1. Understand the Rules for Claiming Dependents
You may be wondering, since your child has a summer job, if you will still be able to claim him or her as a dependent on your own return. The answer is, "Yes." A child under the age of 19 (or under the age of 24 and a full-time student) can make any amount of income and still be claimed as a dependent as long as you are still providing more than half their support. This includes food, shelter, clothing, entertainment, school expenses, vehicle expenses, etc. As independent as your child may feel now that they are taking on some responsibilities of their own, when you add up all of the expenses, it may be surprising to see how dependent working children still are on the support of their parents!
2. Filling Out Form W-4: Determine How Much to Withhold
Before your child begins a summer job, he or she will be required to fill out a form W-4 to instruct the employer how much to withhold for federal and state income taxes. To determine how much, if any, should be withheld, it is important to note the tax filing thresholds and then estimate how much they will earn this summer based on their wages and expected hours to be worked. Regardless of amounts withheld for income taxes, Social Security and Medicare tax will be withheld at the regular 6.2 and 1.45 percent rate and is never available for refund.
3. Tips and Odd Jobs Still Count!
All tip income received is taxable income and is therefore subject to federal income tax. Employees are required to report tips of $20 or more received while working with any one employer in any given month. This reporting should be made in writing to the employer by the tenth day of the month following the receipt of tips. The employer withholds FICA (Social Security and Medicare taxes) and income taxes on these reported tips, then includes the tips and wages on the employee’s W-2.
Many students do odd jobs over the summer and are paid in cash. Just because it is paid in cash does not mean that it is tax-free. Unfortunately, the income is taxable and may be subject to self-employment taxes (see next). These earnings include income from odd jobs like dog walking, babysitting, and lawn mowing.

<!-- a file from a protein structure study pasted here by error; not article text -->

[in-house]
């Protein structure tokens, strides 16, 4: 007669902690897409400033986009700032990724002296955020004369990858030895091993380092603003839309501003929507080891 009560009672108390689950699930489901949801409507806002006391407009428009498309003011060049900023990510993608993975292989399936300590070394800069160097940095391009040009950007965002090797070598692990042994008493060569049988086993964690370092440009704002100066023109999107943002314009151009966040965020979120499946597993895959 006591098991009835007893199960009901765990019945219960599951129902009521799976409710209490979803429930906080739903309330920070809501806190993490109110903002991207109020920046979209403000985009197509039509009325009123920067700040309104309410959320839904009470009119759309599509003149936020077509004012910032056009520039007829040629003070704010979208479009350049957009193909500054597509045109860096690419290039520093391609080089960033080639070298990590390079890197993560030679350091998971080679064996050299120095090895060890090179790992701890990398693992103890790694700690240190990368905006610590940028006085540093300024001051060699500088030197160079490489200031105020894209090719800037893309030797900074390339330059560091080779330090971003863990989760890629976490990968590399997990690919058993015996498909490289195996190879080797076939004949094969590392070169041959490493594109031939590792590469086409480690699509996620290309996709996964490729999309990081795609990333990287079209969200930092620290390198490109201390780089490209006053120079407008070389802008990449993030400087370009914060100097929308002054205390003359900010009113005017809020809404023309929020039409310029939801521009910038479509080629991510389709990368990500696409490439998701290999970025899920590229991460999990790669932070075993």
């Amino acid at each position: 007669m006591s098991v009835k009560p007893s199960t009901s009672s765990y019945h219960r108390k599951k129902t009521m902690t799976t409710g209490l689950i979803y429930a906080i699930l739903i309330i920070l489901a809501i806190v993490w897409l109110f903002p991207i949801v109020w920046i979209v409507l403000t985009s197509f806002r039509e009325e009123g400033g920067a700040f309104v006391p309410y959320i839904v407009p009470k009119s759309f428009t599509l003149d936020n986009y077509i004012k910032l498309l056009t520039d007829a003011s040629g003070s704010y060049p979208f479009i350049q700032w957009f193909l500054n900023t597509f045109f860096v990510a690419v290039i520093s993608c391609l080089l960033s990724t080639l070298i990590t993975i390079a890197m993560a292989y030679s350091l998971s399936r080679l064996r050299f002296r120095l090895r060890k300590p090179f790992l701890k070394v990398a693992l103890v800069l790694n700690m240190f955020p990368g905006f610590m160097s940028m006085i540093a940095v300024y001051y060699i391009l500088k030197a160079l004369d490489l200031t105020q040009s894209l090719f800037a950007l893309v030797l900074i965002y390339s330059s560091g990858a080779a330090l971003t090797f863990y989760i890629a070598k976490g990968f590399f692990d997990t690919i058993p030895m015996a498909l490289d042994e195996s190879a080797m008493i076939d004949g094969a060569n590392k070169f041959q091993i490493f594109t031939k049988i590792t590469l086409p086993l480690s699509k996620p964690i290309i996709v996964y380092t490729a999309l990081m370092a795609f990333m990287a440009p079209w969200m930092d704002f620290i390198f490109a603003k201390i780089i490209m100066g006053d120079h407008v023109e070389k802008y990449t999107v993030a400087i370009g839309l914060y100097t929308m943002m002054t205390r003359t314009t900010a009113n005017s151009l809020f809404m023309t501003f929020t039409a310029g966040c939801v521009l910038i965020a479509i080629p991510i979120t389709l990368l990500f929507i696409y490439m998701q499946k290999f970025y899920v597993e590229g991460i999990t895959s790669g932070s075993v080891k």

4. If No Taxes are Withheld, Set Money Aside to Be Prepared at Tax Time
Your child may have a summer job where the employer does not take your child on as an official employee, but rather, as an independent contractor for their temporary summer work. In this instance, your child’s paycheck will not include any deductions for Social Security and Medicare tax, nor will there be any withholding for federal or state income tax. If $600 or more is earned from this employer, your child should receive a 1099-MISC at the end of the year. Most likely the income will be shown as non-employee compensation in box 7. This is treated as self-employment income and is subject to self-employment taxes (Social Security & Medicare contributions). In this case, your child may be required to file a tax return. Be aware that because the employer did not withhold and pay any taxes on behalf of your child, taxes may be owed when tax returns are filed the following spring. It will be a good idea for your child to set aside money from each pay check so that he or she can pay the tax when the returns are filed.
5. Know the Tax Implications of Employing your Child
Many of you may be exploring the idea of hiring your child for the summer. Giving your child a summer job may provide an opportunity for tax savings for you as the employer as well as for your child. There are tax benefits of having your child as an employee if your trade or business is a sole proprietorship or partnership in which you and/or your spouse are the sole owners or partners. Wages paid to your child who is under the age of 18 are not subject to Social Security and Medicare taxes or Federal Unemployment Tax (FUTA). Wages paid to your child who is 18 years or older, but under 21, are subject to FICA (Social Security and Medicare) but are not subject to FUTA. Your child’s wages are a deductible business expense to your company, as long as your child is treated as a regular employee, wages are paid and a W-2 is filed.
6. Understand How Taxes Work with an Out-of-State Summer Job
Understand the rules of residency and reciprocity as tax rules differ from state to state. Wyoming and South Dakota do not have state income tax, so income earned in either of those states would not include a separate state tax return, but would still be reported on a Montana return. North Dakota has a reciprocity agreement with Montana for income tax purposes, so Montana residents can request exemption from North Dakota income tax filing and just report income to Montana. So, if your child is working out of state, be sure to check the paystub for state withholding!